Scott Roeder (pictured here), convicted last week of murdering Dr. George Tiller, clearly had been seduced by the false god of religious certitude.
This is the certitude that understands every word in the Bible to be inerrant historically and inerrant in all other ways. This is the certitude that caves in to the notion that a single human mind can encompass the reality (and will) of an infinite God. This is the certitude that flies airplanes into buildings so as to convince the world that one particular vision of God is fully exhaustive of the divine. This is the certitude of astonishing hubris.
And this is the certitude that puts a gun to the head of a man in his own church and pulls the trigger as a way of creating a world in which evil is expunged, even though the gunman fails to understand that what he thinks of as evil cannot be expunged by evil itself.
In court last week, according to the report by Judy Thomas of The Kansas City Star, Roeder told jurors that he had attended church with his family when he was a boy but did not "develop a firm belief in Christ until 1992 when he was 'born again.'
"I had been watching the '700 Club' regularly -- and I was alone in my living room, and that day I kneeled down, and I did accept Christ as my savior at that time."
I cannot say what happened to Roeder when he was a boy in church. There are too many possibilities to pick one randomly.
But I can offer a reasonable guess about what happened in 1992 when, alone in his living room, after hours and hours of watching the base theological fiction of Pat Robertson and his sorcerers of certainty, Roeder got on his knees. What happened was that at that moment he desperately needed community. He needed people to challenge his one-dimensional thinking. He needed someone to help remake the world he was making in his own image. (Yes, I'm sure Robertson would condemn Roeder for his actions. But Roeder's theology grew out of the kind of moonstruck, crackling absolutism that Robertson sells as if it were keys to the magic kingdom of God.)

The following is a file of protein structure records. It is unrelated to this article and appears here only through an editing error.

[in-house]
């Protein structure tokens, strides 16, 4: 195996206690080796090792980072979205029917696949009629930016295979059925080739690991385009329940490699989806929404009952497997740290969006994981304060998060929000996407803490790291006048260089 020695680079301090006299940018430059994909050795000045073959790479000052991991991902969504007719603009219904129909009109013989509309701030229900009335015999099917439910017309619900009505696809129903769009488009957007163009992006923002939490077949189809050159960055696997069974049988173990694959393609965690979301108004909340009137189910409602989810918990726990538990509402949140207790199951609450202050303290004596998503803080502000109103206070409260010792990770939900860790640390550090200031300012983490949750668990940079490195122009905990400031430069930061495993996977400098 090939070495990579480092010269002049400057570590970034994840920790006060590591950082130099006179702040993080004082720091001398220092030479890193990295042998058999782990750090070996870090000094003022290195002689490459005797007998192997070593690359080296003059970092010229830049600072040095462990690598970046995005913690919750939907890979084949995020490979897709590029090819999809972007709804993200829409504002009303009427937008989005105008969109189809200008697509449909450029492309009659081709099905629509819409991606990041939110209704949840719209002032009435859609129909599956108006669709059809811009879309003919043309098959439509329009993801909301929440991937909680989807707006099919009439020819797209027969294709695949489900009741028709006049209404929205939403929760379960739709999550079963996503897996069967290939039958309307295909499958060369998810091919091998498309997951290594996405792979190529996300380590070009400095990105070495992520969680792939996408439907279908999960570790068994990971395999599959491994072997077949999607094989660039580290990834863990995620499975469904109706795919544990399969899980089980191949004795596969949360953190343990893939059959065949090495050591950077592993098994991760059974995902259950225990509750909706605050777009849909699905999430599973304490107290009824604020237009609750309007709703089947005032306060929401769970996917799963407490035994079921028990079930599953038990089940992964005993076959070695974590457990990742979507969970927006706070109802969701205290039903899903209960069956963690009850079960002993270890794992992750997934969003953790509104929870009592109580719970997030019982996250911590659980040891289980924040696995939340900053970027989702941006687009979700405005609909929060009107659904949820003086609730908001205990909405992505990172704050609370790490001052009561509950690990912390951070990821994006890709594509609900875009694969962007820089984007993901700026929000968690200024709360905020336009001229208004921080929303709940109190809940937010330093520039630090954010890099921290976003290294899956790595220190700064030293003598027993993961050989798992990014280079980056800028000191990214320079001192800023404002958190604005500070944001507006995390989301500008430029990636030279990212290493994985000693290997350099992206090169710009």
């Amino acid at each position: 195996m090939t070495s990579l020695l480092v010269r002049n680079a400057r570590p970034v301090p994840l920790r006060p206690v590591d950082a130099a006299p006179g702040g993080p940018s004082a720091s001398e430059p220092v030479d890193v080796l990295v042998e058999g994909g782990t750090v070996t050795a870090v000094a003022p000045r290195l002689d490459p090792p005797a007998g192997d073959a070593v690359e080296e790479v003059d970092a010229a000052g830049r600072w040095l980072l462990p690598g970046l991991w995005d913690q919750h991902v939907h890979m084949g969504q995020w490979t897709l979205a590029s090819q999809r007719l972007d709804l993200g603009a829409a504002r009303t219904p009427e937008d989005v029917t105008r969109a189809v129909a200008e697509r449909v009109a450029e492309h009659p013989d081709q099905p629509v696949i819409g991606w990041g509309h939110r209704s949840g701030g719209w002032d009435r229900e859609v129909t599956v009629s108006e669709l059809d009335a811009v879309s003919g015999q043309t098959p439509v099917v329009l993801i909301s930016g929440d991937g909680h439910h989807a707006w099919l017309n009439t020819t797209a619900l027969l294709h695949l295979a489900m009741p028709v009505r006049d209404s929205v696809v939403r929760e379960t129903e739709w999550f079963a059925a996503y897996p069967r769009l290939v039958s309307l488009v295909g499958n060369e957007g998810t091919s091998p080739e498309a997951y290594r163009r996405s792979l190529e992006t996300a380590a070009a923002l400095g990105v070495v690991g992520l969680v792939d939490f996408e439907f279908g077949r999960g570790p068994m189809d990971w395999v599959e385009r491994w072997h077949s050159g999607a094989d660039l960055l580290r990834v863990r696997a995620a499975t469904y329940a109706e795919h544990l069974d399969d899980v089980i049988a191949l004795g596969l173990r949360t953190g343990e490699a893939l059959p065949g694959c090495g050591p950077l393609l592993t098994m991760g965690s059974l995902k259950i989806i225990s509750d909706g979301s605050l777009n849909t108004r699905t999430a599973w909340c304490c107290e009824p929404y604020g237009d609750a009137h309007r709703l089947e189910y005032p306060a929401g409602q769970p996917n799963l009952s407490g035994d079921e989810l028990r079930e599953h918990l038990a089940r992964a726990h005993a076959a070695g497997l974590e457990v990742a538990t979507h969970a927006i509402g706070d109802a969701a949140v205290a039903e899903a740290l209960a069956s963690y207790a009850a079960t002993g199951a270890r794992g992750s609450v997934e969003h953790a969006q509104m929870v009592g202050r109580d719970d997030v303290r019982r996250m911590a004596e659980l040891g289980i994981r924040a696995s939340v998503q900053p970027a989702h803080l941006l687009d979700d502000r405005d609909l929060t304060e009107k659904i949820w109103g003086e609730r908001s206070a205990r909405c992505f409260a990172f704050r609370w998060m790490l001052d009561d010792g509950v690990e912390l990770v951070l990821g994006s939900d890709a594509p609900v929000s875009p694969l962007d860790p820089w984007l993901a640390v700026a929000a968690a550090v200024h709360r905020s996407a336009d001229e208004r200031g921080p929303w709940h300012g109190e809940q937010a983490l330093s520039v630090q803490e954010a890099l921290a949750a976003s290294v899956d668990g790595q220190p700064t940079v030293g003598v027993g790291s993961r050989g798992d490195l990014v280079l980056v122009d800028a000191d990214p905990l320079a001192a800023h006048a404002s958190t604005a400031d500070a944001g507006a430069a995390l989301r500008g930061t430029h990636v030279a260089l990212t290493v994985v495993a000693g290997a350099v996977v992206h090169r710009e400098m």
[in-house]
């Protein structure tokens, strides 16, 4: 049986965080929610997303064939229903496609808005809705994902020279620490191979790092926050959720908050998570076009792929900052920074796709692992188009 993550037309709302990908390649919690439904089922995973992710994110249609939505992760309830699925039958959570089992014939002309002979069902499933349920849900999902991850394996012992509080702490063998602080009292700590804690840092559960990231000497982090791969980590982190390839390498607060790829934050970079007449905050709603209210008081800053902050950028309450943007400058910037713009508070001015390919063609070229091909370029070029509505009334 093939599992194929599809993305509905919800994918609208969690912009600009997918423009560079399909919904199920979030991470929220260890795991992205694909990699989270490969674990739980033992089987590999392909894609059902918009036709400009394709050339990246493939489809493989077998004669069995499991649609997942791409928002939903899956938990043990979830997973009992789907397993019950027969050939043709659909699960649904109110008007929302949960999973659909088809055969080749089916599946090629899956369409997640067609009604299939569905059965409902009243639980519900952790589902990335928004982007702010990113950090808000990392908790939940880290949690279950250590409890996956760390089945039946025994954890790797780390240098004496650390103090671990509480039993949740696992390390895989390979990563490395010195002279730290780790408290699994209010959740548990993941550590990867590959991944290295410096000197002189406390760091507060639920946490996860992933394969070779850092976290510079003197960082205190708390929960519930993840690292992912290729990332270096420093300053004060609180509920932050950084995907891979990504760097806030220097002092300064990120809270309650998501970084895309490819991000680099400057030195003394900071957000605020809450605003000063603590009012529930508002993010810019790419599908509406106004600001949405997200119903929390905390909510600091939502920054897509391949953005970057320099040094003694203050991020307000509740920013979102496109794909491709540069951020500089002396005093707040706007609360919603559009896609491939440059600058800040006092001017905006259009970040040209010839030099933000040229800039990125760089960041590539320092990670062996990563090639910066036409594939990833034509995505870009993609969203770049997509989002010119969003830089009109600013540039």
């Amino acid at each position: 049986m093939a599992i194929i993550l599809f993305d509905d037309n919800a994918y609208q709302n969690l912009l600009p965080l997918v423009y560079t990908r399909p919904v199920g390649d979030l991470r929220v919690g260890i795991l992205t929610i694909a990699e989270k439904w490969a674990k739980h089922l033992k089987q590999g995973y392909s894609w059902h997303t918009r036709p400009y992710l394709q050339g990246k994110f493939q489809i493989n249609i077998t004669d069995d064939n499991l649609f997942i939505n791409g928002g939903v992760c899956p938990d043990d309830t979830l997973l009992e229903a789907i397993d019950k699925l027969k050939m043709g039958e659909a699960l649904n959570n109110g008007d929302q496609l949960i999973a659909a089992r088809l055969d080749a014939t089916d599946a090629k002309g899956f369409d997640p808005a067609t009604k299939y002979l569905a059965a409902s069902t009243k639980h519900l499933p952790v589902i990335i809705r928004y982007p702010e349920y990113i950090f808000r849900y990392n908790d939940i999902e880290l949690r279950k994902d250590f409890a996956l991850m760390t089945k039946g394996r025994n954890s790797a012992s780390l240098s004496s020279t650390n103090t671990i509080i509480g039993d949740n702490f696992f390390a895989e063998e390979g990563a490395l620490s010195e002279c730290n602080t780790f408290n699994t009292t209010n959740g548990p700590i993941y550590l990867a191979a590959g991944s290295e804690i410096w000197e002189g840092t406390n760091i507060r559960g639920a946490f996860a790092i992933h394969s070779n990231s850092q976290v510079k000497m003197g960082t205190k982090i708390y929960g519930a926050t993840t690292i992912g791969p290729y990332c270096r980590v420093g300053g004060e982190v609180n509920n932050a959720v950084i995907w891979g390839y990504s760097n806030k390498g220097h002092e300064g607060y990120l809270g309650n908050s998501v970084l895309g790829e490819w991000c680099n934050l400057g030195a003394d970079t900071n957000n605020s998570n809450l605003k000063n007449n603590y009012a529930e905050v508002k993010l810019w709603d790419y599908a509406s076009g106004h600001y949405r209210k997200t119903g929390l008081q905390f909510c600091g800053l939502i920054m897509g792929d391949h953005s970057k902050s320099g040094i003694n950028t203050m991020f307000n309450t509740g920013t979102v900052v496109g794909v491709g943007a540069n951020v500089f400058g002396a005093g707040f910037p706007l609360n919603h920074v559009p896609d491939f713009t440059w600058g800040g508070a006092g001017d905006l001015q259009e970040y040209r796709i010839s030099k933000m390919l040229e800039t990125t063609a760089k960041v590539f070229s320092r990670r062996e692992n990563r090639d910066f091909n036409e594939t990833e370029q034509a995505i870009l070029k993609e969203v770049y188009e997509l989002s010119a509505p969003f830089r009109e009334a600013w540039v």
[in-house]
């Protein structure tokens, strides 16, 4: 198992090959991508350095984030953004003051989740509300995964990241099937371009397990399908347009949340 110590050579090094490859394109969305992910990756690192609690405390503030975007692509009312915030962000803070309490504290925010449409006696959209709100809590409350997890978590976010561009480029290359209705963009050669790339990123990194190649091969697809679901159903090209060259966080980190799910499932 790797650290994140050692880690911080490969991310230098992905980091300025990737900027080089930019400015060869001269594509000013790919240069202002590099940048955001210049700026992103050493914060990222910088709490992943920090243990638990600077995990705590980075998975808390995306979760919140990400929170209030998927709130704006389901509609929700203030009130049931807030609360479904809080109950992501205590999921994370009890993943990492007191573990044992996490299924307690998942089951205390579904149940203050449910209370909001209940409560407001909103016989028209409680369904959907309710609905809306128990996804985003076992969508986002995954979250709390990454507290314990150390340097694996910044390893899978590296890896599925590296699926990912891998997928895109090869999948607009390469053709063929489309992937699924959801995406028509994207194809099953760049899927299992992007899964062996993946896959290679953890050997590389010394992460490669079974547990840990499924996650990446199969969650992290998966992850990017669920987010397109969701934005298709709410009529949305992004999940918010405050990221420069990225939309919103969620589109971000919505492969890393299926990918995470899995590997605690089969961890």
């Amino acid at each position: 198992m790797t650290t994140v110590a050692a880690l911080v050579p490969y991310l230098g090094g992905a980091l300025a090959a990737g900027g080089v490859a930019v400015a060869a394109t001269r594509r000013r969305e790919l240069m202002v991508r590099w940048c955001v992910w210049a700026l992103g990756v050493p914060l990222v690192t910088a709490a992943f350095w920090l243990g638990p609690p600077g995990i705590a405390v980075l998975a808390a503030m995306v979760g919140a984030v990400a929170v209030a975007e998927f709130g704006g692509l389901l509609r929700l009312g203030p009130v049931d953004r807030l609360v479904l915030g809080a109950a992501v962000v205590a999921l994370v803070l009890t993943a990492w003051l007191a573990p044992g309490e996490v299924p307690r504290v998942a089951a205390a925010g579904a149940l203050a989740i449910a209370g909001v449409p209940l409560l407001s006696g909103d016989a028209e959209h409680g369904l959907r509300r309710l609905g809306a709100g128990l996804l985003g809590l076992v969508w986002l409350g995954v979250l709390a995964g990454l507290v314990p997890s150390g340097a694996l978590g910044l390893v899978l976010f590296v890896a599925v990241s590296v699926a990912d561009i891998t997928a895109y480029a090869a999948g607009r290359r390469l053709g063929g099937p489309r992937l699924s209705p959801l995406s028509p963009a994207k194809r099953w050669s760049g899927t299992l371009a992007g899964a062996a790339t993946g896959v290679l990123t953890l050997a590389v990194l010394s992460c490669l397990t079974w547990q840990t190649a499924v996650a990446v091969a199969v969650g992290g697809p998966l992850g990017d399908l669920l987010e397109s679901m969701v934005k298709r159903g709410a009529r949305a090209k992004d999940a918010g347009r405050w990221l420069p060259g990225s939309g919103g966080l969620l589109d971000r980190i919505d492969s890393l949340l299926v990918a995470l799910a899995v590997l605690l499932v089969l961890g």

But instead of a community to challenge him, Roeder had a mirror to affirm him. He was all alone with his own image and he remade himself in that image.
Religion -- healthy religion, that is -- cannot, in the end, be a solo performance. Yes, we can have individual experiences of the divine. We can -- and should -- have times of retreat and solitude. But ultimately we must test out our religious insights within the boundaries of a community. And it does no good if everyone in that community is our theological twin.
Instead, we should construct our theological worlds in relation to others who hold views that will challenge, explode and then help to recreate our thinking as we, in turn, help to recreate theirs.
Scott Roeder let himself believe that his version of the truth was God's version of the truth. Nothing is more dangerous, as 9/11 showed us. I see, in fact, no difference between Scott Roeder and Muhammad Atta, the 9/11 terrorist who led the hijacking of American Flight 11, on which my own nephew was a doomed passenger.
As I read things, Roeder meant not simply to kill Tiller for providing late-term abortions but he meant to terrorize anyone and everyone who either provides abortion services of any kind or who understands that sometimes an abortion is the least evil choice in a series of evil choices, and for that reason must remain legal.